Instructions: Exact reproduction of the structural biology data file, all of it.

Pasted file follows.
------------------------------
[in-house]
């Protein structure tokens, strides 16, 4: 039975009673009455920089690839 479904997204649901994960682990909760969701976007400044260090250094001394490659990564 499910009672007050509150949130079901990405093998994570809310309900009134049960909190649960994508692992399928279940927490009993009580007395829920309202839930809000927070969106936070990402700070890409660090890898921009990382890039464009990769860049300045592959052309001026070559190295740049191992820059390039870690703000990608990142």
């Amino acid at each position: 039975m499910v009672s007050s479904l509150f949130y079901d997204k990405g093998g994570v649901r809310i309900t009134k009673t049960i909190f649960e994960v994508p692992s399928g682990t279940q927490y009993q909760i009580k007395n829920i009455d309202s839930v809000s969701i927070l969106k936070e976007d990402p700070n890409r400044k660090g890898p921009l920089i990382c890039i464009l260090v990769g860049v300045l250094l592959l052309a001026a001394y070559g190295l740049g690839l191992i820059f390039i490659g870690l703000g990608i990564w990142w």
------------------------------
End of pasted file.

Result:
[in-house]
């Protein structure tokens, strides 16, 4: 039975009673009455920089690839 479904997204649901994960682990909760969701976007400044260090250094001394490659990564 499910009672007050509150949130079901990405093998994570809310309900009134049960909190649960994508692992399928279940927490009993009580007395829920309202839930809000927070969106936070990402700070890409660090890898921009990382890039464009990769860049300045592959052309001026070559190295740049191992820059390039870690703000990608990142």
């Amino acid at each position: 039975m499910v009672s007050s479904l509150f949130y079901d997204k990405g093998g994570v649901r809310i309900t009134k009673t049960i909190f649960e994960v994508p692992s399928g682990t279940q927490y009993q909760i009580k007395n829920i009455d309202s839930v809000s969701i927070l969106k936070e976007d990402p700070n890409r400044k660090g890898p921009l920089i990382c890039i464009l260090v990769g860049v300045l250094l592959l052309a001026a001394y070559g190295l740049g690839l191992i820059f390039i490659g870690l703000g990608i990564w990142w």